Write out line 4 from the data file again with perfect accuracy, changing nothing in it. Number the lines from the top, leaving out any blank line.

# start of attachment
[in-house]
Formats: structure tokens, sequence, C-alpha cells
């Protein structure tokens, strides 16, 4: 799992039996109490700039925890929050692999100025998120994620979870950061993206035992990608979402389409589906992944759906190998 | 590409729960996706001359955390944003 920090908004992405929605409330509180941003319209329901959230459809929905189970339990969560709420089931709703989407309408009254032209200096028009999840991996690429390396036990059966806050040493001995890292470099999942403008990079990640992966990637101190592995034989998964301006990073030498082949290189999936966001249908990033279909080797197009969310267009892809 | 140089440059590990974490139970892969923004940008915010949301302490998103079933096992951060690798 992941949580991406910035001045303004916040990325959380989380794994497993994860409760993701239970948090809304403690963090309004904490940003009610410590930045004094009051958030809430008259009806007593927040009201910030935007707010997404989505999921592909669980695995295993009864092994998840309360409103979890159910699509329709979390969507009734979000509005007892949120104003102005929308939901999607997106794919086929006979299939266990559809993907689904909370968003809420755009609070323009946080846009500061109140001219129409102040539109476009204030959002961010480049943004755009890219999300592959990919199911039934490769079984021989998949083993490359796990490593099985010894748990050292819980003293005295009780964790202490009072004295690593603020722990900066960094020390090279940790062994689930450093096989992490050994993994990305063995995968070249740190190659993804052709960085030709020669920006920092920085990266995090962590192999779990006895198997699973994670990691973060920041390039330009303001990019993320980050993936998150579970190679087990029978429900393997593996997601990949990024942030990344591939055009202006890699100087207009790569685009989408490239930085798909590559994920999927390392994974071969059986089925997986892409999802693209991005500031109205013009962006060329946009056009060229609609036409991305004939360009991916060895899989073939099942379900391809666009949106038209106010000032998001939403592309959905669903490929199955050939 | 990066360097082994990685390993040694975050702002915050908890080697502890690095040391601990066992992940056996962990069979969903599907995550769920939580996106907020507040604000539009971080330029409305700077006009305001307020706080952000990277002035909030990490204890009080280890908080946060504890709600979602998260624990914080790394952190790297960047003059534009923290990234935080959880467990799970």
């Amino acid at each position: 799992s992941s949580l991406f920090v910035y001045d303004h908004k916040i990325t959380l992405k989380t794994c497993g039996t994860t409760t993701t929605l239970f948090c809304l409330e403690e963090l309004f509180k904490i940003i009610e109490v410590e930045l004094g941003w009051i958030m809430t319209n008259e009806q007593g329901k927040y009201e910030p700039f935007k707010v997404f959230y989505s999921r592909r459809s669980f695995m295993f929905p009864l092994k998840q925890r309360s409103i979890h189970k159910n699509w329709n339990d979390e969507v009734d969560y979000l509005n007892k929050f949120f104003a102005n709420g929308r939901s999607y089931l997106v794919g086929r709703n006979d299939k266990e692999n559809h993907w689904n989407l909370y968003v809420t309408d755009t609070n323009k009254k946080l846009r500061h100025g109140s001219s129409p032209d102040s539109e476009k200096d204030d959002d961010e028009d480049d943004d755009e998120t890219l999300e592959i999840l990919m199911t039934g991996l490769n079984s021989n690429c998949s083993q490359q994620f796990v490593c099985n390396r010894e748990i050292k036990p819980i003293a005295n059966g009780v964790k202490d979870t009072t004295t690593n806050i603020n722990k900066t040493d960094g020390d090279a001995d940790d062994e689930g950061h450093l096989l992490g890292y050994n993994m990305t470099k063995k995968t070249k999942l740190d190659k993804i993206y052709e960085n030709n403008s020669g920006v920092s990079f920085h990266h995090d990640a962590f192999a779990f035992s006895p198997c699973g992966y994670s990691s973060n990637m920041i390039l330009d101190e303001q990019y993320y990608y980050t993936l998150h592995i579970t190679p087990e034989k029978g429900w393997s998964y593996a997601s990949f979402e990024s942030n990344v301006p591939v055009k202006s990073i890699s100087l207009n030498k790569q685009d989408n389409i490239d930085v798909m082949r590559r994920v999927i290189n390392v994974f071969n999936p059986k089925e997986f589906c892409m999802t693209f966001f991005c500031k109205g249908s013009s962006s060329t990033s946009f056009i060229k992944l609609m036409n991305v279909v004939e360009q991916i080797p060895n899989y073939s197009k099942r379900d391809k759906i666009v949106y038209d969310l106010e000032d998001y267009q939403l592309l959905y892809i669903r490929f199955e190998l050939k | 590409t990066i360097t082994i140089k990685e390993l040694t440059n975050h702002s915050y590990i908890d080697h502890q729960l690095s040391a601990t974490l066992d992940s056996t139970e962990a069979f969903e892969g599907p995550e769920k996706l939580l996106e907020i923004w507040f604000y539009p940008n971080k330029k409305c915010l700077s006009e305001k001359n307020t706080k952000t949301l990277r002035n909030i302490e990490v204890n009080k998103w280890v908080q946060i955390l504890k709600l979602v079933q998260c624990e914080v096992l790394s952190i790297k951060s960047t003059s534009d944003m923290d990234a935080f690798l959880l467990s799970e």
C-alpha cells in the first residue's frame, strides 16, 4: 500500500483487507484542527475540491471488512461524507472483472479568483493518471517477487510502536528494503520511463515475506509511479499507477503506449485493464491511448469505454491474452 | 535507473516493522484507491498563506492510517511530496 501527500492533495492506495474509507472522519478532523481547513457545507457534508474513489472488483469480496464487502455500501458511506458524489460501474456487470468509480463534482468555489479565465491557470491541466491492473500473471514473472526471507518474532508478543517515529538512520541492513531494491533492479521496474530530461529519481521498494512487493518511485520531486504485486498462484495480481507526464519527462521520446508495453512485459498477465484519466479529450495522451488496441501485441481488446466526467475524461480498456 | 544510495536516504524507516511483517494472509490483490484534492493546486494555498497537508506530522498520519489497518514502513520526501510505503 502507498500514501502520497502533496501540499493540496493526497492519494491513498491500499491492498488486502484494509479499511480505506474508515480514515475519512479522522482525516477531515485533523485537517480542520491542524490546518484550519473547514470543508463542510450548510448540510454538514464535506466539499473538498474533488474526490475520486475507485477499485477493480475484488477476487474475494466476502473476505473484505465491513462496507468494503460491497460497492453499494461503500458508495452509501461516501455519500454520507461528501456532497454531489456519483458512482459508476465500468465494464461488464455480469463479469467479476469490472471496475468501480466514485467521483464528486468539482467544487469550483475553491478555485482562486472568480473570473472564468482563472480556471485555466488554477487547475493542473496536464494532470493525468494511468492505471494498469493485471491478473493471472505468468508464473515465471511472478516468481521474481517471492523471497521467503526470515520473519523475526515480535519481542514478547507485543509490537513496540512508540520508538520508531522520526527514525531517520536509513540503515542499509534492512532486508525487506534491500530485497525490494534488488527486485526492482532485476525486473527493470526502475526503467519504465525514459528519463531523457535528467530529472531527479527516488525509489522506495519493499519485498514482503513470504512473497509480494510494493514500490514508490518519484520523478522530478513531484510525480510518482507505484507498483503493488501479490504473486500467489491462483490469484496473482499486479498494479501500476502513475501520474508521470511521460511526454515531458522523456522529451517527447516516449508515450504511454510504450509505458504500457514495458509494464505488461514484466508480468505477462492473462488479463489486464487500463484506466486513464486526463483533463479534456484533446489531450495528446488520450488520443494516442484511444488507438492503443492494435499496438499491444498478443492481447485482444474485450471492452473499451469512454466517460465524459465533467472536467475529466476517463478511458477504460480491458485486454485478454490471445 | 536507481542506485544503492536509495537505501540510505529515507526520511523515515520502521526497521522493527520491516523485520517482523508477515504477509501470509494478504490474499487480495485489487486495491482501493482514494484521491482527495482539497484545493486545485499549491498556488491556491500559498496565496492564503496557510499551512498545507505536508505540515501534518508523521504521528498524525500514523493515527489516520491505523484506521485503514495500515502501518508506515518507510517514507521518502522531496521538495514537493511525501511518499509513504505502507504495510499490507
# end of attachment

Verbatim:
């Amino acid at each position: 799992s992941s949580l991406f920090v910035y001045d303004h908004k916040i990325t959380l992405k989380t794994c497993g039996t994860t409760t993701t929605l239970f948090c809304l409330e403690e963090l309004f509180k904490i940003i009610e109490v410590e930045l004094g941003w009051i958030m809430t319209n008259e009806q007593g329901k927040y009201e910030p700039f935007k707010v997404f959230y989505s999921r592909r459809s669980f695995m295993f929905p009864l092994k998840q925890r309360s409103i979890h189970k159910n699509w329709n339990d979390e969507v009734d969560y979000l509005n007892k929050f949120f104003a102005n709420g929308r939901s999607y089931l997106v794919g086929r709703n006979d299939k266990e692999n559809h993907w689904n989407l909370y968003v809420t309408d755009t609070n323009k009254k946080l846009r500061h100025g109140s001219s129409p032209d102040s539109e476009k200096d204030d959002d961010e028009d480049d943004d755009e998120t890219l999300e592959i999840l990919m199911t039934g991996l490769n079984s021989n690429c998949s083993q490359q994620f796990v490593c099985n390396r010894e748990i050292k036990p819980i003293a005295n059966g009780v964790k202490d979870t009072t004295t690593n806050i603020n722990k900066t040493d960094g020390d090279a001995d940790d062994e689930g950061h450093l096989l992490g890292y050994n993994m990305t470099k063995k995968t070249k999942l740190d190659k993804i993206y052709e960085n030709n403008s020669g920006v920092s990079f920085h990266h995090d990640a962590f192999a779990f035992s006895p198997c699973g992966y994670s990691s973060n990637m920041i390039l330009d101190e303001q990019y993320y990608y980050t993936l998150h592995i579970t190679p087990e034989k029978g429900w393997s998964y593996a997601s990949f979402e990024s942030n990344v301006p591939v055009k202006s990073i890699s100087l207009n030498k790569q685009d989408n389409i490239d930085v798909m082949r590559r994920v999927i290189n390392v994974f071969n999936p059986k089925e997986f589906c892409m999802t693209f966001f991005c500031k109205g249908s013009s962006s060329t990033s946009f056009i060229k992944l609609m036409n991305v279909v004939e360009q991916i080797p060895n899989y073939s197009k099942r379900d391809k759906i666009v949106y038209d969310l106010e000032d998001y267009q939403l592309l959905y892809i669903r490929f199955e190998l050939k | 590409t990066i360097t082994i140089k990685e390993l040694t440059n975050h702002s915050y590990i908890d080697h502890q729960l690095s040391a601990t974490l066992d992940s056996t139970e962990a069979f969903e892969g599907p995550e769920k996706l939580l996106e907020i923004w507040f604000y539009p940008n971080k330029k409305c915010l700077s006009e305001k001359n307020t706080k952000t949301l990277r002035n909030i302490e990490v204890n009080k998103w280890v908080q946060i955390l504890k709600l979602v079933q998260c624990e914080v096992l790394s952190i790297k951060s960047t003059s534009d944003m923290d990234a935080f690798l959880l467990s799970e």